St Mary’s church dates from 1500 but is much restored. It incorporates former town walls in its churchyard. Greyhound racing is one of the town’s attractions. The Museum of Transport has a collection of early motor vehicles and cars as well as motoring automobilia. South-east of the town are the Comeragh Mountains. A circular scenic drive through the mountains provides views of the area.
Fethard, north of Clonmel is a medieval walled town. It was founded c 1200. The original walls, most likely of wood, were replaced with stone ones in 1376. They protected the town from the lawlessness abounding at the time. Holy Trinity church in Main Street is one of largest medieval parish churches in Ireland with a 13th century nave and 15th century crenellated tower. The town hall dates from 1608. Fethard Castle, located in the center of town, is a 15th century tower house.
A 14th century Augustinian priory has 16th and 17th century tombs. Sections of the 14th century town wall are still in place. In 1650 Cromwell’s troops occupied it. In 1820 it became a church again, after which the west tower was taken down and the front of the church rebuilt. The Folk Farm and Transport Museum, in a former railway station near the town walls, has more than 1200 exhibits of a rural and domestic nature including horse drawn carriages. It also has a café, picnic area, playground, and a market/boot sale on Sundays.
Carrick-on-Suir has a clock tower from the late 18th century and a seven arched bridge of the 15th century. The square keep of 15th century Ormond castle sits by the Ormond mansion in parkland. It is considered the best Elizabethan manor house in Ireland and is best known for its decorative plasterwork. It also has a long gallery. In a former church is a heritage centre with local artefacts and gravestones of interest. North of Carrick-on-Suir at Ahenny are two carved High Crosses.
The southern county line between Tipperary and Waterford bisects the Knockmealdown Mountains, once the habitat of wolves and eagles.
Tipperary South Attractions
For opening times and full details of attractions see the Attractions section of our website.
Golden, five miles from Cashel
Ballyknockane Lodge Arboretum
Tel. 0 52 33 234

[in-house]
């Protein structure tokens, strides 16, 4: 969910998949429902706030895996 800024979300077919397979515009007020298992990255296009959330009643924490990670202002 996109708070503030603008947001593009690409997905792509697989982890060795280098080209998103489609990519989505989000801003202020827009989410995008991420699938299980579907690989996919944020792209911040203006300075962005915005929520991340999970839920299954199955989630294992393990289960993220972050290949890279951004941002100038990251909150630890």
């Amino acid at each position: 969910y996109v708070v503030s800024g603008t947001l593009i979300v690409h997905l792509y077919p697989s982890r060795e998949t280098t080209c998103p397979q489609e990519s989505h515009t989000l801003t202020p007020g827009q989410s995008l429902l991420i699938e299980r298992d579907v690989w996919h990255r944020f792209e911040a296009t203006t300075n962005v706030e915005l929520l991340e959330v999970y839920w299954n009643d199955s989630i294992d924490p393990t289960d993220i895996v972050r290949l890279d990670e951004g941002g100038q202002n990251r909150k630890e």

Bru Boru National Heritage Centre
At foot of Rock of Cashel, Cashel
Tel. 052 744 1011
Carrick-on-Sir Heritage Centre
Main Street, Carrick-on-Sir
Tel. 051 640 200
Cashel Folk Village
Dominick St, Cashel
Tel. 062 62 63 601
Cashel Heritage Centre
Town Hall, Main St, Cashel
Tel. 0 62 62 511
Fethard Augustinian Abbey
Folk Farm and Transport Museum
Fethard, in former railway station near town walls
Tel. 0 52 31 516
Glen of Aherlow Nature Park
Tel. 0 46 948 1793
Main Guard Building
Sarsfield St, Clonmel
Tel. 0 52 612 7484
Tel. 0 52 7467 246
Web: Mitchelstown Caves
Museum of Transport
Gortnafleur Business Park, Waterford Rd, Clonmel
Tel. 052 612 9727
Castle Park by Castle Street, Carrick-on-Sir
Tel. 0 51 64 0787
Rock of Cashel
Tel. 062 61 437
South Tipperary County Museum
Mick Delahunty Square, Clonmel
Tel. 0 52 613 4550
Tel. 0 52 744 1144
Tipperary Excel Centre
Mitchell St, Tipperary
Tel. 0 62 805 50
Web: Tipperary Excel Centre
Tipperary (South) Tourist Information Centres
Cahir Tourist Information Centre
Castle Car Park
Cahir, County Tipperary
Tel. 052 41453
Open: March to Oct
Carrick-on-Suir Community Tourist Office
Carrick-on-Suir, County Tipperary
Tel. 051 640200
Cashel Tourist Information Centre
Cashel Heritage Centre
Cashel, County Tipperary
Tel. 062 61333
Open: May to Sep
Clonmel Community Tourist Office
Clonmel, County Tipperary
Tel. 052 22960
Tipperary Town Community Tourist Office
Tel. 062 51457
Official Town websites:
Tipperary: Tipperary Town
Photos of Rock of Cashel, Hore abbey, Cahir castle, Swiss cottage © by Barbara Ballard
Other photos courtesy Geograph Britain and Ireland as follows:
Tipperary town main street by Graham Horn; Glen of Aherlow by Kevin Higgins; Galtee Mountain view by Christopher Higgins; Cashel main street, Cashel folk village, Athassel abbey ruins by P L Chadwick; Clonmel old courthouse by Nigel Cox; Fethard Augustinian abbey, Fethard town wall, Comeragh mountains by Humphrey Bolton; Fethard castle by Mike Searle; Ahenny High Cross by Liam Murphy